Boy kids dont seem to think twice about doing it today though. A lot of kids are rude to their teachers now. And dont get me statistics about how school violence was worse way back when. I aint buying it. I'm sure any of you can do a quick search and find many instances to show this.

Why my focus on schools and kids? Because hese children are learning this behaviour from somewhere. Do their parents teach them to be rude to the teachers? Maybe. More likely though, the rudeness, arrogance, disrespect and hatefulness comes from elsewhere.

The Numbers
- 2/3 of children in the United States have television sets in their bedrooms.
- Children watch about 28 hours of television a week.
- Children spend more time watching television than time spent in school.
- Children spend more time watching television than in any other activity except sleep.
- Television reaches children at a younger age and for more time than any other socializing institution except the family
- More and more homes have multiple TVs, meaning children have greater opportunity to view programs without parental consent or supervision.
- By age 18, a U.S. youth will have seen 16,000 simulated murders and 200,000 acts of violence. American Psychiatric Association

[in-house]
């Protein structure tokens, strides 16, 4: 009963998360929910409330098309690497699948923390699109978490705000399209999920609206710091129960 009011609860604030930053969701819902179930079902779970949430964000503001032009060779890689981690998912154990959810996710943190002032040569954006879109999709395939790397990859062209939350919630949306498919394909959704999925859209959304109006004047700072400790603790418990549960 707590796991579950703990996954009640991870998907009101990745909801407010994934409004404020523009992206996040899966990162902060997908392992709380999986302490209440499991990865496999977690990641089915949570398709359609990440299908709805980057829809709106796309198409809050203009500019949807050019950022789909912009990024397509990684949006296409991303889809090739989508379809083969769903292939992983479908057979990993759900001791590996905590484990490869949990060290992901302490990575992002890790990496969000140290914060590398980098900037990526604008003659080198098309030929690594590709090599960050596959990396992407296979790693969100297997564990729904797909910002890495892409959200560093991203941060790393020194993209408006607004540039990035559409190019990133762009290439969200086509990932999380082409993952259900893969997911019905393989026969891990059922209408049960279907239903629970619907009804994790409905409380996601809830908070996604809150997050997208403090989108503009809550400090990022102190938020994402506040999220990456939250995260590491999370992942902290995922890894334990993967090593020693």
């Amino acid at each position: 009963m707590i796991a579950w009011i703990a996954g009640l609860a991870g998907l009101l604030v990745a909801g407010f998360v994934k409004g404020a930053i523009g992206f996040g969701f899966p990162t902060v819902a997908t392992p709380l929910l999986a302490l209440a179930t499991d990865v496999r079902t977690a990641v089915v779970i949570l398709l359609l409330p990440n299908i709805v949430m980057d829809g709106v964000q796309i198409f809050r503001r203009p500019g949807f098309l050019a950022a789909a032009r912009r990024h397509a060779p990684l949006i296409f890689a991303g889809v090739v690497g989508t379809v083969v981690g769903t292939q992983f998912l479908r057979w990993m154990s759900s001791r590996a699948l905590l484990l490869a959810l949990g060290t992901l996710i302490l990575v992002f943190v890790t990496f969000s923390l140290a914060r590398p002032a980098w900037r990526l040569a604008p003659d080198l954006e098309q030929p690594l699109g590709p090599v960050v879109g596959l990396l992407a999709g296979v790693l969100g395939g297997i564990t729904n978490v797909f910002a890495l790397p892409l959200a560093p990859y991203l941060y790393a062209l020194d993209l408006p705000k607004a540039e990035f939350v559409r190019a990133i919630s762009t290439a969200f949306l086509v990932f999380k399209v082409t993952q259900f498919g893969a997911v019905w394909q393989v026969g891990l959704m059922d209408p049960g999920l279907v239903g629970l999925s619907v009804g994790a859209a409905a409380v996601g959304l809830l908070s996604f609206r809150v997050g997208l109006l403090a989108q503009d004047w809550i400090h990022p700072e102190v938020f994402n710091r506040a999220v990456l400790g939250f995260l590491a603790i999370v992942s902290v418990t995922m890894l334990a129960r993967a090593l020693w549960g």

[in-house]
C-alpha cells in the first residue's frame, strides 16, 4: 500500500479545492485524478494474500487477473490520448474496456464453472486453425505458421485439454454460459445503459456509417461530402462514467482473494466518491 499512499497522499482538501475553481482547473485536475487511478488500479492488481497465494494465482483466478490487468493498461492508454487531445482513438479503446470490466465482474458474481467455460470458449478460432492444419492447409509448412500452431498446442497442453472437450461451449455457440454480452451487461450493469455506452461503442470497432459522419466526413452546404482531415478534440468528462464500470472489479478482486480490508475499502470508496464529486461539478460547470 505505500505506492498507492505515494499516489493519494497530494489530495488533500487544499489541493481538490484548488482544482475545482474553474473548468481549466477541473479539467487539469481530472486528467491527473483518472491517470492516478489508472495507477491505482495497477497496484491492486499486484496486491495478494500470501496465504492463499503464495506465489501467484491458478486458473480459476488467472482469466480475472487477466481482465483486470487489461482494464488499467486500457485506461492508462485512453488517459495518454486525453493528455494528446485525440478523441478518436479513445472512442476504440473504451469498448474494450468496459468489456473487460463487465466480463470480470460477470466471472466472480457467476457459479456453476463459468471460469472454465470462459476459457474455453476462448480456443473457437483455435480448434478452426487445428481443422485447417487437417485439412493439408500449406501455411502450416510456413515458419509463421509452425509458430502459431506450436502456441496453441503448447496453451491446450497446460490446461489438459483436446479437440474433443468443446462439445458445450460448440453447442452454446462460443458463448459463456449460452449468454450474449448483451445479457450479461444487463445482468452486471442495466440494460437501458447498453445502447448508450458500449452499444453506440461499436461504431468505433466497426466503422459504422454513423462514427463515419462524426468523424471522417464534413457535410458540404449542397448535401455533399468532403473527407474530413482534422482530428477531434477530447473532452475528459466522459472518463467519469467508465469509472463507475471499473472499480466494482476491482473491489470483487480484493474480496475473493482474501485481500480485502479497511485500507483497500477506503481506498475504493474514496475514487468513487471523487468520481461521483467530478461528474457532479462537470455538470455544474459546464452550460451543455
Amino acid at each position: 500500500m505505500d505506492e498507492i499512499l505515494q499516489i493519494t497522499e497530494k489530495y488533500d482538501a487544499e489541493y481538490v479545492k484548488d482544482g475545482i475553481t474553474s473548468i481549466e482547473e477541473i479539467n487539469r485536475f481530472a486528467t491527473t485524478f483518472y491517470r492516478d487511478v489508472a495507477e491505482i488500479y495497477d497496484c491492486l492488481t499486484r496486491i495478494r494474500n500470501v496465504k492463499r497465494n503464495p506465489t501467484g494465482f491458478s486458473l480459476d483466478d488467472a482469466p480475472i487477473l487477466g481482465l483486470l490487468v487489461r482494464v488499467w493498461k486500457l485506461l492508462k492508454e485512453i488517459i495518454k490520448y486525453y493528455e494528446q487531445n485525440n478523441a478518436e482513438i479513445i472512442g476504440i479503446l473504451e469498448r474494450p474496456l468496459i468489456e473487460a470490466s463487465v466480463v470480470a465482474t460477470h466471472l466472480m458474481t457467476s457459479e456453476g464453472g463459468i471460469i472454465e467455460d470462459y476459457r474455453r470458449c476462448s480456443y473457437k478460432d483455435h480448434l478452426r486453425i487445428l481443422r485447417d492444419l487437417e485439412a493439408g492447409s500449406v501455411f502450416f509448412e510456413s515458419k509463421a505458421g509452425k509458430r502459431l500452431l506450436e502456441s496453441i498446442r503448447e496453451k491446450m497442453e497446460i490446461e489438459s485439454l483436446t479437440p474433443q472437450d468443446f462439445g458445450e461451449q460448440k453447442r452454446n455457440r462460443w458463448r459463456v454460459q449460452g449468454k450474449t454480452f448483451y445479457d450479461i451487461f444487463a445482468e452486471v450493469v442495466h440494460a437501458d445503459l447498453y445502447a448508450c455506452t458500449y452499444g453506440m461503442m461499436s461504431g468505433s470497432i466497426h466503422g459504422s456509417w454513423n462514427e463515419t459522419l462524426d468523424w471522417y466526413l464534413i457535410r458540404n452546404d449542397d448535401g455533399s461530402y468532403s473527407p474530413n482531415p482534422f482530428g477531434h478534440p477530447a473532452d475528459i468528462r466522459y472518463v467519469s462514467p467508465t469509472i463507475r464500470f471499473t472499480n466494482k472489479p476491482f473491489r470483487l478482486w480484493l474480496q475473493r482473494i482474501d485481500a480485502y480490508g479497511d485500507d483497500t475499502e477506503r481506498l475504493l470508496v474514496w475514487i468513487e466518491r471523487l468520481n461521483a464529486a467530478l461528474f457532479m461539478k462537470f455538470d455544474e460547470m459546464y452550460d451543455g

- In a national opinion poll conducted for TV Guide (8/2/03), 57% of TV viewers said they 'noticed an increase in offensive material on television lately.

Internet: The New Frontier

- More than 31% of children surveyed (ages 10 -17) report having seen a pornographic site on the Internet.
50% of teens (aged 3-18) frfequently communicate online with someone they've never met in person
- 37% have received a link to sexually explicit content

So imo, maybe, just maybe Tipper Gore had a point. Tipper was motivated to activism because she heard her then 11-year-old daughter playing "Darling Nikki" by Prince. If you've heard this song...it has some questionable lyrics (though sadly tame by todays comparison).

And I'm not trying to hold Tipper up to be all knowing and right on everything. Her group made some mistake I think. But basically I think she had a good point.

Why do we so often blame parents when kids do bad things? Because parents are supposed to teach our kids how to behave and be productive good people. What happens when the parents arent there to teach the kids? Kids will get it somewhere else. Using the above stats, you can see that most kids get most of their info from the media.

Many kids and teens grew up watching MTV. I believe MTV airs shows which depict excessive sexual, profane, and violent content. Maybe once a long time ago it wasnt so bad, but all that has changed.